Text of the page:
A while back, I took a stab at writing about the classic problem of reconciling the existence of suffering and death with an all-good and all-powerful God. This is the second part in that (obviously rather occasional) series.
The other day I ran across a post in which the author said: "I can't quite see the reasonableness of a faith that has no trouble dealing with, say, gravity as a non-divine process but has trouble with evolution."
Now, this is hardly the first time I've heard such a sentiment expressed, but it's as good an example as any of a problem that I find in much thinking (both secular and Christian) about what it means to say that God "created" the world.
In principio creavit Deus caelum et terram, is a simple enough statement, yet it is perhaps a rather hard concept for people to truly wrap their minds around. Most specifically, what we seem to have difficulty grasping is the traditional Christian understanding that God did not merely assemble or form the universe and everything in it, but that he created it ex nihilo, out of nothing.
Razib has mentioned in a number of posts the tendency of humans to state belief in abstract philosophical or theological beliefs, but when asked to provide a narrative example, to fall back on describing something rather more like a human with super powers. This tendency seems to be especially at play when it comes to the question of God's creative power.
As Christians we believe that God created everything out of nothing, and that he holds the universe in existence by his active will. The ordering and function of the universe is thus a product of the order and rationality of God's mind. This is not merely an attempt to complete the sentence "God is soooo big that..." but rather the result of long contemplation on the "ex nihilo" aspect of "creavit Deus". If there was truly nothing before God's initial act of creation, if there was no previously existent substance on which He acted, then the existence of the universe relies upon God's will and upon nothing else.
This is a kind of creation which none of us have any personal experience with, and which it is quite difficult for us to wrap our minds around. (Some would say this is because it's a figment of our imaginations, others that this is because we're limited by having an inside looking out view.) Thus, it's all too common for people (believers and otherwise) to think of the concept of God creating the universe as similar to some giant member of the United Auto Workers building a Buick.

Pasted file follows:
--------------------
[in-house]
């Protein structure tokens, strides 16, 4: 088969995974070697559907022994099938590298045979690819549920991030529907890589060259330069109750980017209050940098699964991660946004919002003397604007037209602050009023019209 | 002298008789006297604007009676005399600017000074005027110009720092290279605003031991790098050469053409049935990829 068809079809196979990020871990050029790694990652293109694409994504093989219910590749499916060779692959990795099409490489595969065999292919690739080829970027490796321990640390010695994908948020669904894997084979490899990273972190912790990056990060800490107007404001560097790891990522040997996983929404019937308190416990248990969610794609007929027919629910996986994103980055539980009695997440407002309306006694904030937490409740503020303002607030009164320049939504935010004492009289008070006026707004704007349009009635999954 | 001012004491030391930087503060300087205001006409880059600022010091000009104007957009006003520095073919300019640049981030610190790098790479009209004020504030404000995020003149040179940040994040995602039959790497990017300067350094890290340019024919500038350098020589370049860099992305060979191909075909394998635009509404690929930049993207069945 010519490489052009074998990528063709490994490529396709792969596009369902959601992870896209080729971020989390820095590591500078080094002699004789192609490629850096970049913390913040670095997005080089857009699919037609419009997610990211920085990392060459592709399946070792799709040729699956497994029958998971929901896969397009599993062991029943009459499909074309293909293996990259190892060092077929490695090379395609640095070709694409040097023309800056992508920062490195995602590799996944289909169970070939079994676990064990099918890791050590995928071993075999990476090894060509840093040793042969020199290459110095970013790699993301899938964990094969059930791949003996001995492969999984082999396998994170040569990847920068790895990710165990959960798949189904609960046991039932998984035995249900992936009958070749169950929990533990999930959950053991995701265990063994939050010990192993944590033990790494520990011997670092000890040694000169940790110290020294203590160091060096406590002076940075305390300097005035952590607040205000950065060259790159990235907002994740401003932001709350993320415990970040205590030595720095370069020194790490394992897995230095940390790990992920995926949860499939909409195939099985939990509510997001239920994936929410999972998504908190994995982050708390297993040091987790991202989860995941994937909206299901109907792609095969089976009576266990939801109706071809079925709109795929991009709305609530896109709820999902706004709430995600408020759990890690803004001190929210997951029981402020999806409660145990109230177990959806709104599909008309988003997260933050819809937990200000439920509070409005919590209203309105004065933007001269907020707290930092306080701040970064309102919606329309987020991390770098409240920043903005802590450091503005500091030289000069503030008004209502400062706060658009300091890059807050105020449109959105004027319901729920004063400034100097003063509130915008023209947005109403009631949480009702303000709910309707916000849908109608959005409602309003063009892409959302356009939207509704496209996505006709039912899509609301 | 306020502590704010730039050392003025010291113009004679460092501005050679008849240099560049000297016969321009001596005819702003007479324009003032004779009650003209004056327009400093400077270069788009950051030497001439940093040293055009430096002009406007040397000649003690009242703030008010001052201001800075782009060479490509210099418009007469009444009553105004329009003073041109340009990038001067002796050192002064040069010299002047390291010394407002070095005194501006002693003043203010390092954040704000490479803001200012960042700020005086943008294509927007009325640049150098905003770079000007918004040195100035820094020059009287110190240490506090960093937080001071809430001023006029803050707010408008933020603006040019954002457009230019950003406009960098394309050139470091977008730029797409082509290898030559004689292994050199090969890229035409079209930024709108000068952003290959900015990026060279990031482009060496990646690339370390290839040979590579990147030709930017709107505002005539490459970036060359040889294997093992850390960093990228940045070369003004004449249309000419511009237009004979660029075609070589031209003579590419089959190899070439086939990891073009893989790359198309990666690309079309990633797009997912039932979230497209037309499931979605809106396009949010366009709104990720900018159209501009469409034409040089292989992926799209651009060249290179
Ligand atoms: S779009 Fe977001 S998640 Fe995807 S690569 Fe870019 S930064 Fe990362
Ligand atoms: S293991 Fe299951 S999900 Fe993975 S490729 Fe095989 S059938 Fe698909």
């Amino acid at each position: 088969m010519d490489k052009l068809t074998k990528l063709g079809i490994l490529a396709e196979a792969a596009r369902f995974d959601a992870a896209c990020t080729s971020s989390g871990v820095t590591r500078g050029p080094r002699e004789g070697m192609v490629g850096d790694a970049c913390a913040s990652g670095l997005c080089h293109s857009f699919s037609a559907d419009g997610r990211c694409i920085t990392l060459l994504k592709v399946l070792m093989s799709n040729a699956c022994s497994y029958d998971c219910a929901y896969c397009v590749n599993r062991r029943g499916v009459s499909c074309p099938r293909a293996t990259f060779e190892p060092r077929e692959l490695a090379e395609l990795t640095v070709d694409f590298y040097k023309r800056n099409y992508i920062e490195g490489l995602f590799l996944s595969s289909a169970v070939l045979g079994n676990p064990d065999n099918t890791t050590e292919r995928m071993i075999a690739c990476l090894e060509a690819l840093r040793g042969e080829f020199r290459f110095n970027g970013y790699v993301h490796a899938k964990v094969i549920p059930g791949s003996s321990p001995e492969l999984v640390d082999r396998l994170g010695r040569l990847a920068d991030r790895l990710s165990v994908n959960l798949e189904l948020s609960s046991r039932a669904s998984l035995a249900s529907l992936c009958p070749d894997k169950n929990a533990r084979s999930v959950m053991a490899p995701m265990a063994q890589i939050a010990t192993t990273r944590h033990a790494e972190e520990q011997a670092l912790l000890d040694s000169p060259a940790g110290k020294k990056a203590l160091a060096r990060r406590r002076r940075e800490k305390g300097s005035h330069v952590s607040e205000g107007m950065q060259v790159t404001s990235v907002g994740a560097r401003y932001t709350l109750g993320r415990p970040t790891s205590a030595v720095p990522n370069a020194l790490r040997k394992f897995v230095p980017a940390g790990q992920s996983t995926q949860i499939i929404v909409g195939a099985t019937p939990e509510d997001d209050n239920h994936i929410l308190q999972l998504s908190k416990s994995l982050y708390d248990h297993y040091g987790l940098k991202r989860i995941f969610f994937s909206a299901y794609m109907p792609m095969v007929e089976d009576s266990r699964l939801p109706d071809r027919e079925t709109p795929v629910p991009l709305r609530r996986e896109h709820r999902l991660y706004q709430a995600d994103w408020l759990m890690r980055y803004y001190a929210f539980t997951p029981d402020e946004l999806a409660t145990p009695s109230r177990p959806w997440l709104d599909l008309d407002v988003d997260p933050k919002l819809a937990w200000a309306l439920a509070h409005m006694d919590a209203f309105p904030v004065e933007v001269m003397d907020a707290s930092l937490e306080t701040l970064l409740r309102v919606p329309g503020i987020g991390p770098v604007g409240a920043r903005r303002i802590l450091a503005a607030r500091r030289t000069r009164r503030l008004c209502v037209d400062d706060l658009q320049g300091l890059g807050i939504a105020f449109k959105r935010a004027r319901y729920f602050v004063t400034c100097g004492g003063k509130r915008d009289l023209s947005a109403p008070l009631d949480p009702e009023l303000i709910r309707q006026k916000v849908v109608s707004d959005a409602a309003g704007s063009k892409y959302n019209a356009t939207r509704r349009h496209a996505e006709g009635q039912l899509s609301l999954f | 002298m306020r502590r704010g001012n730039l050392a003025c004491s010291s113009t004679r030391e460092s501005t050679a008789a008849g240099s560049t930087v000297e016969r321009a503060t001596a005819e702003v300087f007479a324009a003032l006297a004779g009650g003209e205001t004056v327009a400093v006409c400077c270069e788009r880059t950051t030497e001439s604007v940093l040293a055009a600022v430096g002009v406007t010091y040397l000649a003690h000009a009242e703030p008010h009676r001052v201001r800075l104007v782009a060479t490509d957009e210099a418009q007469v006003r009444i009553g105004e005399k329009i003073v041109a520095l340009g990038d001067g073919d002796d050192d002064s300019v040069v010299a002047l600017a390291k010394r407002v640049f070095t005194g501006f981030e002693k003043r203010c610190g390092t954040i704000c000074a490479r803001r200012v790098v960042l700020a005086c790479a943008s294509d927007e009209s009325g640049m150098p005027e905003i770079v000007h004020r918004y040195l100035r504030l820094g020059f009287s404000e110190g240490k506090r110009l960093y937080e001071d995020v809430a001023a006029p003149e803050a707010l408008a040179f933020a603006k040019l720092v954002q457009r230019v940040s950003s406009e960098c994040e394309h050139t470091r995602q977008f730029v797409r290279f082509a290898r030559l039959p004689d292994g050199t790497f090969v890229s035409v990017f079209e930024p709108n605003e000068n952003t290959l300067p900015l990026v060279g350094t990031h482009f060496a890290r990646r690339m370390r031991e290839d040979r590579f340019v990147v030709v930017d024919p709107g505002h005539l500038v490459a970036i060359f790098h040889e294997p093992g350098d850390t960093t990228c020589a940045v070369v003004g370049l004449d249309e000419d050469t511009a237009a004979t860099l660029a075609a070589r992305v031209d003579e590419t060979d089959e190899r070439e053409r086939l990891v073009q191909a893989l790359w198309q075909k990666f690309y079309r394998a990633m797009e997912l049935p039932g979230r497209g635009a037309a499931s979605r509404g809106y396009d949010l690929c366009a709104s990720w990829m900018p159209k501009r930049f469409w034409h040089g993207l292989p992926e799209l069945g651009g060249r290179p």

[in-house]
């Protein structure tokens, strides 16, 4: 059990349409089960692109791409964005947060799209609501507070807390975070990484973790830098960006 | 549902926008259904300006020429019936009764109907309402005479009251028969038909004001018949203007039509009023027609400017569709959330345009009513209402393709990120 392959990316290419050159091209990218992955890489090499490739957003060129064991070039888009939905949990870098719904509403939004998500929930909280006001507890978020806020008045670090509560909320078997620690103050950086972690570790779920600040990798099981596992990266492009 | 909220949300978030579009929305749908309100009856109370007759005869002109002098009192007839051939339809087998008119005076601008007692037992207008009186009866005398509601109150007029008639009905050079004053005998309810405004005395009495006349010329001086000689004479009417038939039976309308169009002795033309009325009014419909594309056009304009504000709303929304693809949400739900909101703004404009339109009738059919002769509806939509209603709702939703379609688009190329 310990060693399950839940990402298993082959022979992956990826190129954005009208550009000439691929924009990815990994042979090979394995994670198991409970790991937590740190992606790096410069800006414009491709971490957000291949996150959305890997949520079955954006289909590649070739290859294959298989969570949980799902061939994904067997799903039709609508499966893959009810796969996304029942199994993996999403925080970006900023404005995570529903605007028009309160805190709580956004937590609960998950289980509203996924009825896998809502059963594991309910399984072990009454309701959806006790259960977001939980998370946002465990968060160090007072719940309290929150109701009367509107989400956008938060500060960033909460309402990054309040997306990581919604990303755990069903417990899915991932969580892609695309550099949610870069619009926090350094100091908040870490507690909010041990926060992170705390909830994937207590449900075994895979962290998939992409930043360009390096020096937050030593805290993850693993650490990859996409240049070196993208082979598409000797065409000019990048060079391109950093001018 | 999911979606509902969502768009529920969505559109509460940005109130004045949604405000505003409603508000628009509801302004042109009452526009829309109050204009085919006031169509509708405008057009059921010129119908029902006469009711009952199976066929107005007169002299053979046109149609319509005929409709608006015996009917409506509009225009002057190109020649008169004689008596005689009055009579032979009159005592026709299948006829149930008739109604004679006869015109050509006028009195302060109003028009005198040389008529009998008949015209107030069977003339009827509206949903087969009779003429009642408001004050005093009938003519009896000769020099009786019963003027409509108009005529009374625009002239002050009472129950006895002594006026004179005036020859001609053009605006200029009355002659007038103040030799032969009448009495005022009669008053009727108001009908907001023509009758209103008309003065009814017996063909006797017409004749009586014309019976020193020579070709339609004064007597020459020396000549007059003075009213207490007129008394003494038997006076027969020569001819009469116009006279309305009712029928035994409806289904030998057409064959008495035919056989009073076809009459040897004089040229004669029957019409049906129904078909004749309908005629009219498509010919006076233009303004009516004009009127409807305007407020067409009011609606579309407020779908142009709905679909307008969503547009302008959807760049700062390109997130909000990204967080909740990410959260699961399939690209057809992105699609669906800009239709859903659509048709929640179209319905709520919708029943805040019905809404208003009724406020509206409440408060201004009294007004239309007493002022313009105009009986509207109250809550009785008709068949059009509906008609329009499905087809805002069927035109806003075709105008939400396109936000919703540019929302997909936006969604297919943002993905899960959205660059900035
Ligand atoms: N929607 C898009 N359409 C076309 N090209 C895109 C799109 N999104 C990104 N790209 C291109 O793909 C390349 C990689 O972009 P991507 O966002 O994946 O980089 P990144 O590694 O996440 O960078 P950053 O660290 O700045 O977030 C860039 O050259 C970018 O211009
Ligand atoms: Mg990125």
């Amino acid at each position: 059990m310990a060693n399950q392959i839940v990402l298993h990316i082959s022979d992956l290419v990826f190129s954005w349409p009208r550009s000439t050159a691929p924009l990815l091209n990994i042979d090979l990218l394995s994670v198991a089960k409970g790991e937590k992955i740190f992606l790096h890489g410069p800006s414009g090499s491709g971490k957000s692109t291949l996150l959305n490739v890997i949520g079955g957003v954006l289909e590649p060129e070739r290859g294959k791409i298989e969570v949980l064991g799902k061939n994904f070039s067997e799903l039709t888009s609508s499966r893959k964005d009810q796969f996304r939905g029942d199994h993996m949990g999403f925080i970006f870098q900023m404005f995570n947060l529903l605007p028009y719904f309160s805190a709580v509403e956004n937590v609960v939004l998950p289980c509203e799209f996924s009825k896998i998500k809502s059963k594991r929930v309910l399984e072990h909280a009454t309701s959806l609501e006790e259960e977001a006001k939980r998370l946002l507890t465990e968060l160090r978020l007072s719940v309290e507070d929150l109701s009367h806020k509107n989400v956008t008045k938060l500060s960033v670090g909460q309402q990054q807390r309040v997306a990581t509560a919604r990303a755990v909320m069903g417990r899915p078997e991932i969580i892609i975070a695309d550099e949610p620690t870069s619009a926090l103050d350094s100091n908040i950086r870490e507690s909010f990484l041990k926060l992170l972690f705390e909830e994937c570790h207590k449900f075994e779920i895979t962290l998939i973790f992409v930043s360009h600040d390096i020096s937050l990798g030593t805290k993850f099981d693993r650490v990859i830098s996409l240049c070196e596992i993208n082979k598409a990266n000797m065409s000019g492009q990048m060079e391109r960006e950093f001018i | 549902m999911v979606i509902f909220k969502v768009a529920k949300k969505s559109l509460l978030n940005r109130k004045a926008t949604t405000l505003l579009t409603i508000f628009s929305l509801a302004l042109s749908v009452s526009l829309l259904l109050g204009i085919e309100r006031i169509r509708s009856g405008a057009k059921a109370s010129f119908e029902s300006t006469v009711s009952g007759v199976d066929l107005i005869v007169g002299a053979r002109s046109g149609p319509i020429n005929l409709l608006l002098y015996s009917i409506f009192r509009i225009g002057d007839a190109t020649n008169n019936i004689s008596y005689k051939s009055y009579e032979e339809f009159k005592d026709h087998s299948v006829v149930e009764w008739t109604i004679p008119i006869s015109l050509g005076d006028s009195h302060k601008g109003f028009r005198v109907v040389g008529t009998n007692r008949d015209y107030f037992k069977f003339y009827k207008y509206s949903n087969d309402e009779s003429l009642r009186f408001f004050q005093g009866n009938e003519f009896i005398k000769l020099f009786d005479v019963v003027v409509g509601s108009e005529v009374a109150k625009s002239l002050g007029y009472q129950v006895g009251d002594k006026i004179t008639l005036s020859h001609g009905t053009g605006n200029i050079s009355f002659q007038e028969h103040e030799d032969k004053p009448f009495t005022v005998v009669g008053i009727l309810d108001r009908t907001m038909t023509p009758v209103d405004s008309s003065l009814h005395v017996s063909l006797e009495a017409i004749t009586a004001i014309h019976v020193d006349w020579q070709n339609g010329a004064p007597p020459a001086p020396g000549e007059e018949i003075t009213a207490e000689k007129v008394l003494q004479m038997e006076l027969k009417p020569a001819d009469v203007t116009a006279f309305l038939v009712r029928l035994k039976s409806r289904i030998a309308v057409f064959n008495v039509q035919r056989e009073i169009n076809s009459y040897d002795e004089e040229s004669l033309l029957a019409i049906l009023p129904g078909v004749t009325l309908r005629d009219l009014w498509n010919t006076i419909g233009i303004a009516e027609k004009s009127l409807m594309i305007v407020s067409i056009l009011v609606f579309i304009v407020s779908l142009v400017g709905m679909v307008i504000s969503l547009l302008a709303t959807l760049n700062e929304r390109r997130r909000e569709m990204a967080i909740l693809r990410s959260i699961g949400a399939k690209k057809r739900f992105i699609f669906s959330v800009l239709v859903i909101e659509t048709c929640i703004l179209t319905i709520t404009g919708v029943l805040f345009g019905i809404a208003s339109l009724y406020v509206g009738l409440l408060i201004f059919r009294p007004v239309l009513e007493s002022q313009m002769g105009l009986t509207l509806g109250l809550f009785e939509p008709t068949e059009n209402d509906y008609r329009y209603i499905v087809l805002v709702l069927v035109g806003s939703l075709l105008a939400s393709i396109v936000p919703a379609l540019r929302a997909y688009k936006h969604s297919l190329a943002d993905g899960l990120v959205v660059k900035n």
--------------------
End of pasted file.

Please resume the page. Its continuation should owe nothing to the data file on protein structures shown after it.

This Buick mentality strikes me as being very much at the root of the Intelligent Design movement, which attempts to shore up belief in God by 'scientifically proving' that God must have intervened in the creation of specific biological structures and systems. Yet this division of things into those which are clearly divinely designed and those which are 'merely natural'.
If God created the world in the sense that we traditionally understand it as Christians, then gravity, evolution, and the weak nuclear force are all equally 'divine' and equally 'natural'. A snowflake, a puddle of mud, and a butterfly are all equally 'designed'. And evolution is 'theistic' not because God reaches in and tweaks something once in a while, or because God guides it, but because everything it relies upon to function, every particle and wave of matter in the universe exists because and only because God wills it to do so.
If we accept this, as we claim to by our name as Christians, then it seems odd to worry that the patterns and laws according to which life grows and changes either prove or disprove God's creative power.
UPDATE: I've been remiss in my blog-reading lately, so I'd missed this great post from Scott Carson the other day touching on the same principle of continuous creation.
Fortnightly Book, March 29
2 hours ago